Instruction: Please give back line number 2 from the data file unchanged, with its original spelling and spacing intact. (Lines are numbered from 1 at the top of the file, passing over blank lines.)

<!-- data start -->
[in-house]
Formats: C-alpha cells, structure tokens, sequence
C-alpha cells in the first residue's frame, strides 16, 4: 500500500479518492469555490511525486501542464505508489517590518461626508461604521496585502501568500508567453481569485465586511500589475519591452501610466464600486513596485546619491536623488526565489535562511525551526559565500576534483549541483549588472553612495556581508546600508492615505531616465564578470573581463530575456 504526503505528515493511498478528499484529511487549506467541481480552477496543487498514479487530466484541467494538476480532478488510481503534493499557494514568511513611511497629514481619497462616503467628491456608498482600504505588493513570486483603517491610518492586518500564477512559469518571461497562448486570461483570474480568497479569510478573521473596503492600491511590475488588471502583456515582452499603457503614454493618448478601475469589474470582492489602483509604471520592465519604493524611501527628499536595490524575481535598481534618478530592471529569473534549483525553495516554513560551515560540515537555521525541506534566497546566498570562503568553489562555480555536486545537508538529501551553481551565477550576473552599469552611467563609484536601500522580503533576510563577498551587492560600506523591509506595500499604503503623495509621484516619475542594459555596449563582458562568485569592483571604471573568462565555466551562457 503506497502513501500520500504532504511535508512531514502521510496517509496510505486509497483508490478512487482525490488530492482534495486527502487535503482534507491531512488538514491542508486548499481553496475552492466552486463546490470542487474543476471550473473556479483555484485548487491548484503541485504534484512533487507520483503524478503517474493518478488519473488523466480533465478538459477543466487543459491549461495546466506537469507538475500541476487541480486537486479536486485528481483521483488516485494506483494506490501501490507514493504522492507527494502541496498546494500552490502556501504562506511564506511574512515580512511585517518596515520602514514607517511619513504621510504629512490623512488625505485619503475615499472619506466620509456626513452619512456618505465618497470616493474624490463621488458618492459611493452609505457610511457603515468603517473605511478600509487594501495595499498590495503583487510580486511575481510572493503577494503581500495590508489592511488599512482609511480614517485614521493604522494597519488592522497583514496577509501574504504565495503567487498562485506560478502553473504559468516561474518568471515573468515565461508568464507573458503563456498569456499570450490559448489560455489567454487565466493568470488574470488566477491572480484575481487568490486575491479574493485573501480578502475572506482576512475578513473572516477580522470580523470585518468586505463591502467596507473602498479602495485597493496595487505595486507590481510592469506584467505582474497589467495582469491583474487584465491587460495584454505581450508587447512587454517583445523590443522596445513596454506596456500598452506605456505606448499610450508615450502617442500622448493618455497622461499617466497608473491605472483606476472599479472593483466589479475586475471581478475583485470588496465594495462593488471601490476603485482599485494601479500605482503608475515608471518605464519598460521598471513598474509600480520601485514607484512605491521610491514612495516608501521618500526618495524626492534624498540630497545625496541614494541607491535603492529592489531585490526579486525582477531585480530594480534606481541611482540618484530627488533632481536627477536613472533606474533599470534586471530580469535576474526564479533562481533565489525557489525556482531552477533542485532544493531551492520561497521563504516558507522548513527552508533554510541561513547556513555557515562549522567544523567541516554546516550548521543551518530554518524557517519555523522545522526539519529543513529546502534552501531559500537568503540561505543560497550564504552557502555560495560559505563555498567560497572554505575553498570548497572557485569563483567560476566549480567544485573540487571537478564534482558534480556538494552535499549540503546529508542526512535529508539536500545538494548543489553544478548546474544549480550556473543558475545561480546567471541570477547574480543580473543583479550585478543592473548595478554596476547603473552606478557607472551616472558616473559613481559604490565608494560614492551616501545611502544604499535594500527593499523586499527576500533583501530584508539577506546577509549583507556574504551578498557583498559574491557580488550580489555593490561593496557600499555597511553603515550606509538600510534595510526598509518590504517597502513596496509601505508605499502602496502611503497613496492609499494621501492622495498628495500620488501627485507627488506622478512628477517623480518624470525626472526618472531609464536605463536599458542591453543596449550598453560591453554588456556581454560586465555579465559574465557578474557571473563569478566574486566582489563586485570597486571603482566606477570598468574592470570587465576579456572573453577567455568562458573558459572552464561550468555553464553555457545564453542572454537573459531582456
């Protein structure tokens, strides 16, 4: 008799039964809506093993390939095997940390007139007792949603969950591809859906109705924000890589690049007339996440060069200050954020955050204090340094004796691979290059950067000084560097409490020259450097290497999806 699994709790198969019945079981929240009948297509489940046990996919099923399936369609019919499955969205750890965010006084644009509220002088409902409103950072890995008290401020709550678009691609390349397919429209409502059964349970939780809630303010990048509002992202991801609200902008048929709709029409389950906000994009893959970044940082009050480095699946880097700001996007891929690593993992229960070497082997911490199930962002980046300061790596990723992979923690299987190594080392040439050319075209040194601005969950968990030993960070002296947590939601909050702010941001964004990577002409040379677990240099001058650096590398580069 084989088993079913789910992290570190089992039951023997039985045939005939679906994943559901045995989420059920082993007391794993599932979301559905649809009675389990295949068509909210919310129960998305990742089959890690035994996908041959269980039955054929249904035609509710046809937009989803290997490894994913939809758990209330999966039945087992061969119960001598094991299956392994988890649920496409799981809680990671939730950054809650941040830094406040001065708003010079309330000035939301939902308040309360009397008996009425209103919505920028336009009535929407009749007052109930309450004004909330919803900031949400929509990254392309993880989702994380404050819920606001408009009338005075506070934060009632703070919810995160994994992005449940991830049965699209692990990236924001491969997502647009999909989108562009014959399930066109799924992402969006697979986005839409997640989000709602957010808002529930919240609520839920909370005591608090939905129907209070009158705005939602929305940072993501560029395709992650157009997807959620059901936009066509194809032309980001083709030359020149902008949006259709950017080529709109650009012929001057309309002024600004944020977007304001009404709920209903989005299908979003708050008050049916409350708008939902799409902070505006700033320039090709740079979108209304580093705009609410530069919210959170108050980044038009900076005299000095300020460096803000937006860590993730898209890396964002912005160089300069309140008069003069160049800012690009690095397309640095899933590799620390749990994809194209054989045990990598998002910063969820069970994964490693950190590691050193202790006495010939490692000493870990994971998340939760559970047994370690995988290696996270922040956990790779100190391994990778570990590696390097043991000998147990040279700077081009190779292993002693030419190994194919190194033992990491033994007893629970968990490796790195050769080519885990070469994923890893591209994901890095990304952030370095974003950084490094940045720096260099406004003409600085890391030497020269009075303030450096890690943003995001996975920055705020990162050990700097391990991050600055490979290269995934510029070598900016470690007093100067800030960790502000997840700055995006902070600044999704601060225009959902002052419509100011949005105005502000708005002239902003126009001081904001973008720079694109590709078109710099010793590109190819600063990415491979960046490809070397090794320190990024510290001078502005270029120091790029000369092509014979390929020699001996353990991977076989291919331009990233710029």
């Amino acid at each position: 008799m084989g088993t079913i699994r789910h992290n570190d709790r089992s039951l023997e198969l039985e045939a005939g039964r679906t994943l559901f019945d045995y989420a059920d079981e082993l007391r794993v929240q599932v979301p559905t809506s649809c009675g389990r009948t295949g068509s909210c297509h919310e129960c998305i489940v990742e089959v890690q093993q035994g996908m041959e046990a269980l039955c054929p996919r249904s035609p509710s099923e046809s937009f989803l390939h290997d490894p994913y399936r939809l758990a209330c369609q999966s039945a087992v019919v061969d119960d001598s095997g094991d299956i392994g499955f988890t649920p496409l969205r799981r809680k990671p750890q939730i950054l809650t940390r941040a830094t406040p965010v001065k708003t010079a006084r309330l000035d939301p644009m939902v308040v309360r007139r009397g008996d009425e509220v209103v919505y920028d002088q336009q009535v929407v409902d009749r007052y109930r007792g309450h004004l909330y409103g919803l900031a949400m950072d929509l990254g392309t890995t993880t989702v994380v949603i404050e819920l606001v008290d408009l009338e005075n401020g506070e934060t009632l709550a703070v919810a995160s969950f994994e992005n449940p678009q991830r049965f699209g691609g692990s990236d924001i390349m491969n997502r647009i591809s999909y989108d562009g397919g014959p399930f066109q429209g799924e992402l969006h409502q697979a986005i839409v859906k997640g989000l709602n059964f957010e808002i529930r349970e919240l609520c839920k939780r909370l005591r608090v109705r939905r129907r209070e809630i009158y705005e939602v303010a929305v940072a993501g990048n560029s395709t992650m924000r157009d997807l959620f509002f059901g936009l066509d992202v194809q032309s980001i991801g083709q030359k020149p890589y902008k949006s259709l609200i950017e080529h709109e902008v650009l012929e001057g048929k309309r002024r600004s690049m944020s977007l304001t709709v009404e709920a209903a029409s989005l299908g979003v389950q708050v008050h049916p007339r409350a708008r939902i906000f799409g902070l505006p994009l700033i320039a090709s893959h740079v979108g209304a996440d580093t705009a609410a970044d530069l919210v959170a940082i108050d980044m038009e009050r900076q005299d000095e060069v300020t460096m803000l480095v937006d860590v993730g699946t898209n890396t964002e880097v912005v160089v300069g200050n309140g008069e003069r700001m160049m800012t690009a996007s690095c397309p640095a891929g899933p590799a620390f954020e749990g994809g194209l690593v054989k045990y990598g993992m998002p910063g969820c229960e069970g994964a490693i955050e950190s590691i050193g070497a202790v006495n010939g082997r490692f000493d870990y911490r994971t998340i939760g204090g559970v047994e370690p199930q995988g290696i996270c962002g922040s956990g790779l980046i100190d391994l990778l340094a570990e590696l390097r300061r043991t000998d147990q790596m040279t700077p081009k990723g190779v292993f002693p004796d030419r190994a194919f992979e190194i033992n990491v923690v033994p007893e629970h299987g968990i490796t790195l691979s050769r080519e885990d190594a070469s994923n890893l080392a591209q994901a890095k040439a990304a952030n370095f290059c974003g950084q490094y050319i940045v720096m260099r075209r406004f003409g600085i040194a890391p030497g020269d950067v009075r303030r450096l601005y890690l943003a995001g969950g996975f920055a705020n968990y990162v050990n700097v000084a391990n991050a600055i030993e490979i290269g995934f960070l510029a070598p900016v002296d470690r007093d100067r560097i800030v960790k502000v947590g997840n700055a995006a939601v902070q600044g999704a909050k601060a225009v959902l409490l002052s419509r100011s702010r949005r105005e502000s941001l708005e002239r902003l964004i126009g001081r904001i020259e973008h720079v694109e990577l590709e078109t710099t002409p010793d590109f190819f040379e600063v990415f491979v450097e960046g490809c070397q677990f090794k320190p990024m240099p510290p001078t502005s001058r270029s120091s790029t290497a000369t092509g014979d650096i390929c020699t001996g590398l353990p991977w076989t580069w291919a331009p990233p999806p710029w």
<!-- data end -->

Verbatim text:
Formats: C-alpha cells, structure tokens, sequence